I get the AARP publications and they are very informative about many of the issues older people are confronted with, however I do not see a focus on education of its members on the need to be aware of the risks to this population from heart disease and cancer and what tests might just help to identify heart disease and cancer in the early stages when treatment is far more likely to be effective. We do need to know about our retirement options and how to sign up for Medicare and supplemental insurance, BUT HEY how about the most likely cause of our death which is heart disease and cancer. I recently read that some 50% of all cancers are found in the latter stages of progression, making it much harder to treat and perhaps cure. What this means to me is the AARP generation is not getting the annual check ups and tests which would highlight posssible cardiac and cancer risks, nor are their General Practitioners educating them on what symptoms may be a sign that they may have cardiac issues or cancer and should get to a doctor for tests.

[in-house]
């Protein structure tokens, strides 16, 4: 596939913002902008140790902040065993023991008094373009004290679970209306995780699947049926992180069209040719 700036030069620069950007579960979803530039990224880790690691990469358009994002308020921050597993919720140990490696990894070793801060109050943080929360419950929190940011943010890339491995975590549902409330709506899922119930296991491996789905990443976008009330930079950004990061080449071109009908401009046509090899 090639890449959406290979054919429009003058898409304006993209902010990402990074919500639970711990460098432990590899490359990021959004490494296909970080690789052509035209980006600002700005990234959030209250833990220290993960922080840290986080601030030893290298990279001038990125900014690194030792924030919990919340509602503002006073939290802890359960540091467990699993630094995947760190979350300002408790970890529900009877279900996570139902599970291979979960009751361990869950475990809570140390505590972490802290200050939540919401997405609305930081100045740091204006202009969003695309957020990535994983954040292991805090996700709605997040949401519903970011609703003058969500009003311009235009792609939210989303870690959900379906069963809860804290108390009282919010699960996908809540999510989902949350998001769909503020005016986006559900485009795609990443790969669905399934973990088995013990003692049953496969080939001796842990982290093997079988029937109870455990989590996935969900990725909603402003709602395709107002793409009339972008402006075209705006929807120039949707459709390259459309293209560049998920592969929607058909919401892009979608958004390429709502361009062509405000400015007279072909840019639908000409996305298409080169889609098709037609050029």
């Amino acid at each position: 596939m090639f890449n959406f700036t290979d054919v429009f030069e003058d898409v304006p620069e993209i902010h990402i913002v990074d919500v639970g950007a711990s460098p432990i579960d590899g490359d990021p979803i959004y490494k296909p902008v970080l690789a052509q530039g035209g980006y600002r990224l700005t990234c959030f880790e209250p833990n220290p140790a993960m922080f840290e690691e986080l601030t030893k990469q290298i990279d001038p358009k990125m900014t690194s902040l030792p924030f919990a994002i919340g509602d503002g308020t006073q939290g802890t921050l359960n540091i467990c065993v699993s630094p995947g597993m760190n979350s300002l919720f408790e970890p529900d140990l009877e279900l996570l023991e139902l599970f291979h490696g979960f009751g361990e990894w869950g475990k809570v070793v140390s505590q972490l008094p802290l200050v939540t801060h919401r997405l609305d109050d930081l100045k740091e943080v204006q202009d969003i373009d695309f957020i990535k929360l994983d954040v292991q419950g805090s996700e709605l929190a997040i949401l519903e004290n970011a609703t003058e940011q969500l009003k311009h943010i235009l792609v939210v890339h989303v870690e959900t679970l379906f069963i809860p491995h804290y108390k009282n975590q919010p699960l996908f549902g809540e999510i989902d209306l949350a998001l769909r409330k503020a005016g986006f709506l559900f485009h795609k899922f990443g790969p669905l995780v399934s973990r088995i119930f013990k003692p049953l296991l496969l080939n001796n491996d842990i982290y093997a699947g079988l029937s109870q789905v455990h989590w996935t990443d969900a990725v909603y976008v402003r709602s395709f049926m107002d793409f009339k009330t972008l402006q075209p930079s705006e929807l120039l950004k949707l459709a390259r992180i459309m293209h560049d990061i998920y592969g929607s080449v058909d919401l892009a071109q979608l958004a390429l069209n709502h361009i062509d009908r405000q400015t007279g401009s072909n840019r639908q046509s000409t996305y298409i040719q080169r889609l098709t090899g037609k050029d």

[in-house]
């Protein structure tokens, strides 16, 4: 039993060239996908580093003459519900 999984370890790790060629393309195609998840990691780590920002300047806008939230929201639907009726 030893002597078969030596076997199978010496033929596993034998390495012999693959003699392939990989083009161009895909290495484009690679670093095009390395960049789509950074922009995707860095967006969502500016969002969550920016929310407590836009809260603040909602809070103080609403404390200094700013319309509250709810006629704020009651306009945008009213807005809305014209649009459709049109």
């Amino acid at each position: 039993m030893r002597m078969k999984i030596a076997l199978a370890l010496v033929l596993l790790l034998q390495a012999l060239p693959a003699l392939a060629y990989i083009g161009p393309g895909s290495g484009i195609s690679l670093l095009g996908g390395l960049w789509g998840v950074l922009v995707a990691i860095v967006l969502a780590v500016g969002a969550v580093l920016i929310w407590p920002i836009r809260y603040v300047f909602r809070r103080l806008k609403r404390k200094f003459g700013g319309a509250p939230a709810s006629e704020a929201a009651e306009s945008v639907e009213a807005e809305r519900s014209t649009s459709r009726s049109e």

Given that so few people(5%) have never heard of multiple myeloma, I think this post will fall on very few ears. But, I still see the value in helping just one person find this post helpful and goes to a doctor and his diagnosis of heart disease or cancer is early in the prognosis, I feel my efforts have had value. I do hope that someone from AARP sees this and goes DAAH! We need to focus on the two biggest reasons we lose our members.
Just as an aside, I was in the emergency room at Mayo Clinic on Monday. I am a nearly 9 year survivor, but this %^^&&^%$ myeloma will raise its ugly head to let you know who is in control. I got a cold and 12 hours later it had gone to my lungs and I have pneumonia, and based on my history I am just 12 more hours from being septic. This is now the 4th time I have gone through this, once septic and near death and the next three times I took Tamaflu at first symptoms, then antibiotics at the first sign of a temperature, and then to the emergency room with a temp of 100.5, then IV antibiotics and a script for antibiotics for when I go home. Like I have said more than once, the number one cause of death is pneumonia, and you must go to the ER at 100.5 temperature, or you could die. So always error to the side of caution. I have lost too many myeloma friends to infection, and know that this might just save your life!